Willet
After every senior got photos of a Clapper Rail bathing - only a couple appreciating how wonderful it really was,

I wandered off.               - Gunnar

Saturday, February 8, 2020

Laguna Madre Low Tide

This for a couple of Facebook-adverse friends who complain I do not post writing anymore. True. Willie Nelson once commented that playing music is fun, writing songs is hard work. Well, taking and editing photos is fun.

Today was one of the lowest tides I have seen in a while. The weather was sweet. No excuse not to be in it. We went to the World Birding Center boardwalk with Jerry and Roseanne, friends that we first met at the Alamo Inn six or eight years ago. Good company and Jerry still has really good eyes and a gift for remembering bird I.D. markers - that shit I used to have and lost over the ravages of time. Iffy vision? No problem, hang out with Hawkeye. 

The mud flats were exposed far out and the birds tend to hang out at the perimeter. Sometimes that heavy, shoulder aching lens I pack around can make it seem like everything is close. Sometimes the birds are close, but they seldom are. This is what was actually between us and the waterfowl. This why their feather detail is sometimes a little fuzzy.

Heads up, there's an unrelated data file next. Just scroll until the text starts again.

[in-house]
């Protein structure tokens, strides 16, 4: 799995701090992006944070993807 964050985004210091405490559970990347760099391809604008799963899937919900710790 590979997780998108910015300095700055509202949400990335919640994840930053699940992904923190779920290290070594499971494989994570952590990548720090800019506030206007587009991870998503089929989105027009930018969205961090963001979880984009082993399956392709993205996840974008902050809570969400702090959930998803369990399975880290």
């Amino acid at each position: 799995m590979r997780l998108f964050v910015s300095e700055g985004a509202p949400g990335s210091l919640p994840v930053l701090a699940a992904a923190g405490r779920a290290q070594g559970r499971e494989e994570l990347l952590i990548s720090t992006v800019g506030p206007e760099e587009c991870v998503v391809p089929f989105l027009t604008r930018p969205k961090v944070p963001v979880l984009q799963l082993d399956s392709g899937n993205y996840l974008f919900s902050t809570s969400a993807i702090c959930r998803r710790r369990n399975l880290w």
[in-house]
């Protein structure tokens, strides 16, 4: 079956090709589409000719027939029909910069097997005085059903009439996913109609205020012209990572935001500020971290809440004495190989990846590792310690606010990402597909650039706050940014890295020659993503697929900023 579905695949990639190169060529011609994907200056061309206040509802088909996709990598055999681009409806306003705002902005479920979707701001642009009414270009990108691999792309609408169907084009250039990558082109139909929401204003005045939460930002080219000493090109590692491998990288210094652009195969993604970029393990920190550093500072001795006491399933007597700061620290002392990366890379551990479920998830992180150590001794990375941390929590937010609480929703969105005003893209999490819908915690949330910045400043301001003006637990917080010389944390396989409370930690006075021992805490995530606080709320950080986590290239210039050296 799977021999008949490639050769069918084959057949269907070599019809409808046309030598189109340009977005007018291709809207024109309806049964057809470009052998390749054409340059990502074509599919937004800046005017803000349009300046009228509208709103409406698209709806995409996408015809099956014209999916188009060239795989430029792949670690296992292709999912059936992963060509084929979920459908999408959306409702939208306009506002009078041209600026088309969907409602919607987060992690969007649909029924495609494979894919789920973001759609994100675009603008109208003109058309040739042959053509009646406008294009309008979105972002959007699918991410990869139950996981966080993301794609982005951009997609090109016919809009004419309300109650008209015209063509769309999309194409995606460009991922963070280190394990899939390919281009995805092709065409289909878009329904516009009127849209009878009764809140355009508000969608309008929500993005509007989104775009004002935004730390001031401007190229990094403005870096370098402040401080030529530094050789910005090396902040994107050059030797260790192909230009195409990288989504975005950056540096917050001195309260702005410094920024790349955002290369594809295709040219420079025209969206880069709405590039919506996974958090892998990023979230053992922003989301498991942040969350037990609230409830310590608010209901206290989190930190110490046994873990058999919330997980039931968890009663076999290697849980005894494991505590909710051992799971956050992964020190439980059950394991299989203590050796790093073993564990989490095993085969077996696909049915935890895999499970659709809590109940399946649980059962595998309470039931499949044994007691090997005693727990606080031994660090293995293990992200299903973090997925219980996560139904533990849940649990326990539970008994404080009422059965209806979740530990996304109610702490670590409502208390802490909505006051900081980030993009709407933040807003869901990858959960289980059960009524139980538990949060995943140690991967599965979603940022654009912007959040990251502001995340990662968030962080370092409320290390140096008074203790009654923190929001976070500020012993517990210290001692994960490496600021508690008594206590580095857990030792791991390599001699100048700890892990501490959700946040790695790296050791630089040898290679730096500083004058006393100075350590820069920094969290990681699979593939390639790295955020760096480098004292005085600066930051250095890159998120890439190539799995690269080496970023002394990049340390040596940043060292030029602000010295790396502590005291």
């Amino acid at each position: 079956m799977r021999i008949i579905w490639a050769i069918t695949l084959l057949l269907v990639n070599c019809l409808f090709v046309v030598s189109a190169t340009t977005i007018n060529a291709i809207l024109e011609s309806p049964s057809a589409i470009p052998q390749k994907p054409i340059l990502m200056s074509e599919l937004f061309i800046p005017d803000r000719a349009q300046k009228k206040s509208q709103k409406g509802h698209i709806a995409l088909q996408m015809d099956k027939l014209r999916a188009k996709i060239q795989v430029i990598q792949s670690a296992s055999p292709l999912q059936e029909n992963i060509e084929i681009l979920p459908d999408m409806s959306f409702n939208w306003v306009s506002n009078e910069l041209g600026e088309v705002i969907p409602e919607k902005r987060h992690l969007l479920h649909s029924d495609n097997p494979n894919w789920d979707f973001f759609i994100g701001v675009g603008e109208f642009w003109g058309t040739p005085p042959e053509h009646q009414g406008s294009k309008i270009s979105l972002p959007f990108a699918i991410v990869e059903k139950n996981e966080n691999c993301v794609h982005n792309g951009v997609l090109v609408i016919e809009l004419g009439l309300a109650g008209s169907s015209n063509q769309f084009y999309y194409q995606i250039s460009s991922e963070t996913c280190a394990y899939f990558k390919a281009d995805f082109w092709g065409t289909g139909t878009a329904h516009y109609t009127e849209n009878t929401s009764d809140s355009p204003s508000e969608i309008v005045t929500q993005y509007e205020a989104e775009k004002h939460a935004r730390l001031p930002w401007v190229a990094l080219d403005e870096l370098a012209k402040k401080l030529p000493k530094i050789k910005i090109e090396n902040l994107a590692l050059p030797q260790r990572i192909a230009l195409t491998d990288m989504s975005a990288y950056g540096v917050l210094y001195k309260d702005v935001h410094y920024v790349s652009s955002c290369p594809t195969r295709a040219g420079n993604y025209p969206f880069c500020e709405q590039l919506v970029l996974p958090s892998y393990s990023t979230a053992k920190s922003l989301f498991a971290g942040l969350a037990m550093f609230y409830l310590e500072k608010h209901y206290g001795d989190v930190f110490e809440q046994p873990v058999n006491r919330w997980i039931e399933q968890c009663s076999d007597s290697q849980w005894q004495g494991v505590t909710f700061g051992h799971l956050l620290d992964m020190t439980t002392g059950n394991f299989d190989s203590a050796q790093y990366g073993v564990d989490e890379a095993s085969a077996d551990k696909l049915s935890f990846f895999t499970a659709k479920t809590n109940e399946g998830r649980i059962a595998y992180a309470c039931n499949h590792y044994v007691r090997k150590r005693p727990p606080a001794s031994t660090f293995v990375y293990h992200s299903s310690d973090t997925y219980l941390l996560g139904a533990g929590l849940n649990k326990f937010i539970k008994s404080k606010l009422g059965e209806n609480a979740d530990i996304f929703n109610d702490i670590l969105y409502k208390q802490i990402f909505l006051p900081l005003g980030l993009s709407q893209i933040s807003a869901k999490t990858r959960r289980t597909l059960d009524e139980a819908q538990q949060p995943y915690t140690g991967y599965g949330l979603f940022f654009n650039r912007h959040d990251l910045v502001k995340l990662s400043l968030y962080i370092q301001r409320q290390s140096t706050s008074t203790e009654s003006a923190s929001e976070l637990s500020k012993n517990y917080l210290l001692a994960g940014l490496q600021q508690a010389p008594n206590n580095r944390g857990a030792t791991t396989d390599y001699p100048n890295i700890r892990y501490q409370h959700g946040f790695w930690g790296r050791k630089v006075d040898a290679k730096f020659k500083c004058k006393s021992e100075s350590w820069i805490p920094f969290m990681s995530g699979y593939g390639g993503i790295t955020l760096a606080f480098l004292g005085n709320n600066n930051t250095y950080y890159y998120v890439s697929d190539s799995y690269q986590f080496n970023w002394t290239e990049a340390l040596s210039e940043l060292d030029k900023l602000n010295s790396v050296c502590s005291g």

Enough whining. Below, Reddish Egret in foreground, mostly Royal Terns, Brown Pelicans and White Pelicans. It makes it easy to see how much larger the White Pelicans are. The Brown Pelicans are strictly salt water birds. Those White Pelicans will migrate north, to maybe nest on Albert Lea Lake, kettle up into the blue prairie summer skies and drift over to fish off the front shore of 1410 Oakwood on quiet Sunday mornings. Which do you suppose I favor?

Caspian Terns
Ring-billed Gull - first year


We spent an hour or two at the end on the boardwalk catching up on the past year and identifying birds for people who really don't give a rat's ass what the names are. We continued back on the boardwalk, getting some really nice looks at a Northern Waterthrush, which is not a thrush at all, but a Warbler. This bird should not be in the U.S. in winter, but in Central America. Sometimes birds just cannot read field guides or maps. I have taken a couple of photos earlier of this individual bird, but today was the best looks. 




As we were leaving the Center for lunch at Padre Brewing I saw this Loggerhead Shrike beating the hell out of a worm. It was fairly close, but brightly back lit and I am not a good enough photographer to compensate for that ..... so for today, he doesn't get eyes.




-Gunnar